Protest Staged Over Mental Health Cuts

Campaigners have staged a protest against cuts in mental health services. In the summer Flintshire Council closed the Ambrose Lloyd Centre in Mold, which provides care for people with mental health problems, along with day centres in Connah’s Quay and Holywell. The council has replaced them with five drop-in centres across the county, claiming reform of the service will provide greater independence.

But users of the services say they now feel isolated, with nowhere to go.

A group held a protest outside County Hall in Mold yesterday and accused the authority of robbing them of a lifeline. The day care services were available 15 hours a week and provided people with a place to learn skills, meet other patients and build friendships. In comparison, the weekly three -hour drop-in-centres have been described by users as being unwelcoming.

Protester Marie Davies said: “We warned them when they announced these closures that they wouldn’t work but they didn’t listen. They’ve completely failed us and I’ve been left with nothing. I can’t afford to spend money on trips, so the closure is creating poverty. The council said they were trying to promote independence, but they’ve actually created isolation.”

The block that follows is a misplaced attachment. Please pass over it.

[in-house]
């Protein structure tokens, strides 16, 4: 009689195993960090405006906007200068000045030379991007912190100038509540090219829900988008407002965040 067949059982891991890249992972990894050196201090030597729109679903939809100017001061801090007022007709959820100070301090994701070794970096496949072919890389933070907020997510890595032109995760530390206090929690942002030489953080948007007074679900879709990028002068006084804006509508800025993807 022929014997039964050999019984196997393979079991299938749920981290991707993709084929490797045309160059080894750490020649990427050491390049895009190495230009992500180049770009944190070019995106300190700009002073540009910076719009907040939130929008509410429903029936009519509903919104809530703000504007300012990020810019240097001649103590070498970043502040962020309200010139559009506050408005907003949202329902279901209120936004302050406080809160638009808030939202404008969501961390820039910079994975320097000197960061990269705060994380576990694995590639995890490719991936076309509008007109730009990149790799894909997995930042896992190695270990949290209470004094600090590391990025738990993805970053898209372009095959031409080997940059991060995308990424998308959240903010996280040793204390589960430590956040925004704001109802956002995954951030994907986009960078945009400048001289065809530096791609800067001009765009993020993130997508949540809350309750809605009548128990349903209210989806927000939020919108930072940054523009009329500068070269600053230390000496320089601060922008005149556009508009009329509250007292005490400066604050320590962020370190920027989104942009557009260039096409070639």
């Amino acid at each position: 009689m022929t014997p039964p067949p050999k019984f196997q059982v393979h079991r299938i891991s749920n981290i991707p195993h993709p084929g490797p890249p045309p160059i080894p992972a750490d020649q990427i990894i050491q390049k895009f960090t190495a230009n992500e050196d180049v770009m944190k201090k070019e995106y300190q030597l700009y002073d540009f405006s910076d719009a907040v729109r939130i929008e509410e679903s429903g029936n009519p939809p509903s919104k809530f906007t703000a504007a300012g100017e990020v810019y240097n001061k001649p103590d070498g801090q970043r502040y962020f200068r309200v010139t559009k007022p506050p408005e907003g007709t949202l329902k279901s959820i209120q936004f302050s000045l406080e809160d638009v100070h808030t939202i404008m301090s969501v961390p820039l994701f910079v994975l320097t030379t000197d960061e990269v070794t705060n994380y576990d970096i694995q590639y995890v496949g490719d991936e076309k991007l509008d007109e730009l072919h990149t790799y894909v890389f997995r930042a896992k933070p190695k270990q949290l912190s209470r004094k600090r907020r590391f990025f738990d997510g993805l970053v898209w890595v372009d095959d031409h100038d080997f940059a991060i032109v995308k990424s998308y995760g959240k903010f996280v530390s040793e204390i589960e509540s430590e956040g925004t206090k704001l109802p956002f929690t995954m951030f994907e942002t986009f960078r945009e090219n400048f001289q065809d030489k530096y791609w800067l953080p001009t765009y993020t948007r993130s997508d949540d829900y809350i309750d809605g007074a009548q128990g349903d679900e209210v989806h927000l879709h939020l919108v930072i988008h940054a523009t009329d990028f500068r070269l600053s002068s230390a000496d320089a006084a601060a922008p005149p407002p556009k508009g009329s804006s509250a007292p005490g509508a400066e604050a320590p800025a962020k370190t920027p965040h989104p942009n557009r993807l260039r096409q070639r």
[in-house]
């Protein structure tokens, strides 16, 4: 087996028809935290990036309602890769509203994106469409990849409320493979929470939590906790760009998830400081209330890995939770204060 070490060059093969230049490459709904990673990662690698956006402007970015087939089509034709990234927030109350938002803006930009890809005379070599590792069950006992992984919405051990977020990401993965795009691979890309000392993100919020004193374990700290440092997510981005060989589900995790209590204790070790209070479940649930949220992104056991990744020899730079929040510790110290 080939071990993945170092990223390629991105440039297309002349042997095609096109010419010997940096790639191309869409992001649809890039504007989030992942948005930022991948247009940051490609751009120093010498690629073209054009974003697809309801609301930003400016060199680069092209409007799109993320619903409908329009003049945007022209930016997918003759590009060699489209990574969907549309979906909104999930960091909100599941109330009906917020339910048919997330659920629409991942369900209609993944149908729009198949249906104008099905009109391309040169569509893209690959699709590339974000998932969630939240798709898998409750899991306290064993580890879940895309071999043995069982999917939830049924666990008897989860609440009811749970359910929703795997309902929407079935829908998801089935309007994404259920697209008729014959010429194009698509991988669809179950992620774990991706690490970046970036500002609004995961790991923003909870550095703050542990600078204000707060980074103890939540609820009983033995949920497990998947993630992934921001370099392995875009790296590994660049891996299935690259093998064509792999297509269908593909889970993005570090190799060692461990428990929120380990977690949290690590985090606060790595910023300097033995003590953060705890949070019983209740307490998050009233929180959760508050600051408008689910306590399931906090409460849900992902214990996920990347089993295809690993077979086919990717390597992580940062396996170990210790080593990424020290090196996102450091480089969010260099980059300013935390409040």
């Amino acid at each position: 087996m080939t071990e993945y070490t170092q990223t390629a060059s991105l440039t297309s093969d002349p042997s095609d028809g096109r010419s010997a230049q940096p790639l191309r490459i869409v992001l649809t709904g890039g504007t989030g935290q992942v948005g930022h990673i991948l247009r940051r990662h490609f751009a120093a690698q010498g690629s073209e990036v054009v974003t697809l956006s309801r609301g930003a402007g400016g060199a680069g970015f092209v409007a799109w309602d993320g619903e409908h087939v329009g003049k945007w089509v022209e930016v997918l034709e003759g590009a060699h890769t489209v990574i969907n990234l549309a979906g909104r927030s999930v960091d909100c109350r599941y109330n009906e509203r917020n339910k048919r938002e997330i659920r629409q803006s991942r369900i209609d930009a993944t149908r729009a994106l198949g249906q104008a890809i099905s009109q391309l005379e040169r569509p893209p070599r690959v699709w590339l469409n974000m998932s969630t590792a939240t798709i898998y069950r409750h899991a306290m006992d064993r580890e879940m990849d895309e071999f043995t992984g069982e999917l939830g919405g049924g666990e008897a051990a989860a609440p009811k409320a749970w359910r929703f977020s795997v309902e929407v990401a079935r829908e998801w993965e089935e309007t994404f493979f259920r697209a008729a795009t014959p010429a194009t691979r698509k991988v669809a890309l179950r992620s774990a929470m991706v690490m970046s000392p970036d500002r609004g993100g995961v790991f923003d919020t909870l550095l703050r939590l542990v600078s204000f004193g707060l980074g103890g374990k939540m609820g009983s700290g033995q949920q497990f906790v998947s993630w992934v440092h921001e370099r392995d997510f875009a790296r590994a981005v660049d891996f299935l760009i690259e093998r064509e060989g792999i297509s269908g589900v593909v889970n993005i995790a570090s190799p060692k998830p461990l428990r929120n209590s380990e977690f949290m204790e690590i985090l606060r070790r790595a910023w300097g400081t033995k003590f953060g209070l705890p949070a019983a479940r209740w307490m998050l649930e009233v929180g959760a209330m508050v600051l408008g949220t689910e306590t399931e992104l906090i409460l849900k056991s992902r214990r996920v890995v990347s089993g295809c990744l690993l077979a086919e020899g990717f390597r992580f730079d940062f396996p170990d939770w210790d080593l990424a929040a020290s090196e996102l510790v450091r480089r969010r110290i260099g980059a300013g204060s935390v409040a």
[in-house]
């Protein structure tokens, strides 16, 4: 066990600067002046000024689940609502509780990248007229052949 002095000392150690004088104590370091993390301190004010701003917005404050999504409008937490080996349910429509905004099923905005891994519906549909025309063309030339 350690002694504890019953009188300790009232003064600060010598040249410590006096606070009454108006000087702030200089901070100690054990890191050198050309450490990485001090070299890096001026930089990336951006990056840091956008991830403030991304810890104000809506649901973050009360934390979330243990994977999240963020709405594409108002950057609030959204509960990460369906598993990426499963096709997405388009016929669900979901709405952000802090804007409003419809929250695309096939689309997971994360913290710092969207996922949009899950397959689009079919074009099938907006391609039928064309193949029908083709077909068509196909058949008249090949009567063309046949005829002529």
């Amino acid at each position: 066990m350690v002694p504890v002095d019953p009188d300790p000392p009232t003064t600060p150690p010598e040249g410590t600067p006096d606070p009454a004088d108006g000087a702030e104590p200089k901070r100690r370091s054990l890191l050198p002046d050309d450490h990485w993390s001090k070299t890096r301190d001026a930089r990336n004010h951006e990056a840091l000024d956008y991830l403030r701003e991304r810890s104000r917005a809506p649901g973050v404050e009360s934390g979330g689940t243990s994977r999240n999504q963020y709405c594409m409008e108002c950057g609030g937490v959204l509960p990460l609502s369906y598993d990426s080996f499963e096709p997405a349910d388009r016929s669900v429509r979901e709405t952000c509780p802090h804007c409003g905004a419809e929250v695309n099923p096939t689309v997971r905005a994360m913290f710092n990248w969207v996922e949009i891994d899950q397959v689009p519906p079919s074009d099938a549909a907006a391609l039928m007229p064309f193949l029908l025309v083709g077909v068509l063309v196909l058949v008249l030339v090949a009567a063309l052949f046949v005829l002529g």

North Wales AM Mark Isherwood, who has been backing the patients’ campaign, attended yesterday’s meeting. He said: “It’s important now to push the concerns of health service users to front and ensure they have a real sense of ownership and control. They need to have voice. Although the council says it intends to listen to users in the future, I was concerned it didn’t address how the introduction of the new system was handled. I don’t believe the original consultation on these plans represented the number of users which objected to them.”

Flintshire Council says users were fully consulted throughout the process and continue to be involved in developing the service. A spokesman said: “A meeting was held yesterday with a small group from the Mold area and senior officers of Adult Social Care. A number of issues were raised by the Mold representatives and the officers responded to their concerns. It is recognised by all parties that changes to service delivery can be difficult and it is important to ensure that service users are involved in the process.

“Officers from Adult Social Care have offered numerous opportunities over many months to give service users all over Flintshire a say in how services are modernised. We will continue to involve service users in a range of ways. The most recent consultation event was held on November 29.”